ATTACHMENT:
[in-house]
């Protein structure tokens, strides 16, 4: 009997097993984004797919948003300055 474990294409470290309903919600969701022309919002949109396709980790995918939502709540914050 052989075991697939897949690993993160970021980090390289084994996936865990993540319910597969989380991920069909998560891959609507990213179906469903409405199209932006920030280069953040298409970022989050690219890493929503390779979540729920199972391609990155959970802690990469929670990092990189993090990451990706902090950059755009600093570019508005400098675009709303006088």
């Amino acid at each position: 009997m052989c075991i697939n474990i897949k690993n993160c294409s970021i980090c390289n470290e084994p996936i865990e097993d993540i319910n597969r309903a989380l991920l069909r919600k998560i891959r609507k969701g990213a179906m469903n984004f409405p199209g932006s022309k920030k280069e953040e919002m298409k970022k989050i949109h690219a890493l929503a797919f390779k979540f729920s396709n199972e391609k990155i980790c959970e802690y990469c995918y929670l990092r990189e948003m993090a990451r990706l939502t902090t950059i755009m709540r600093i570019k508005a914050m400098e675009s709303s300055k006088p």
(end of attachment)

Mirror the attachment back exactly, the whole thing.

[in-house]
């Protein structure tokens, strides 16, 4: 009997097993984004797919948003300055 474990294409470290309903919600969701022309919002949109396709980790995918939502709540914050 052989075991697939897949690993993160970021980090390289084994996936865990993540319910597969989380991920069909998560891959609507990213179906469903409405199209932006920030280069953040298409970022989050690219890493929503390779979540729920199972391609990155959970802690990469929670990092990189993090990451990706902090950059755009600093570019508005400098675009709303006088």
């Amino acid at each position: 009997m052989c075991i697939n474990i897949k690993n993160c294409s970021i980090c390289n470290e084994p996936i865990e097993d993540i319910n597969r309903a989380l991920l069909r919600k998560i891959r609507k969701g990213a179906m469903n984004f409405p199209g932006s022309k920030k280069e953040e919002m298409k970022k989050i949109h690219a890493l929503a797919f390779k979540f729920s396709n199972e391609k990155i980790c959970e802690y990469c995918y929670l990092r990189e948003m993090a990451r990706l939502t902090t950059i755009m709540r600093i570019k508005a914050m400098e675009s709303s300055k006088p």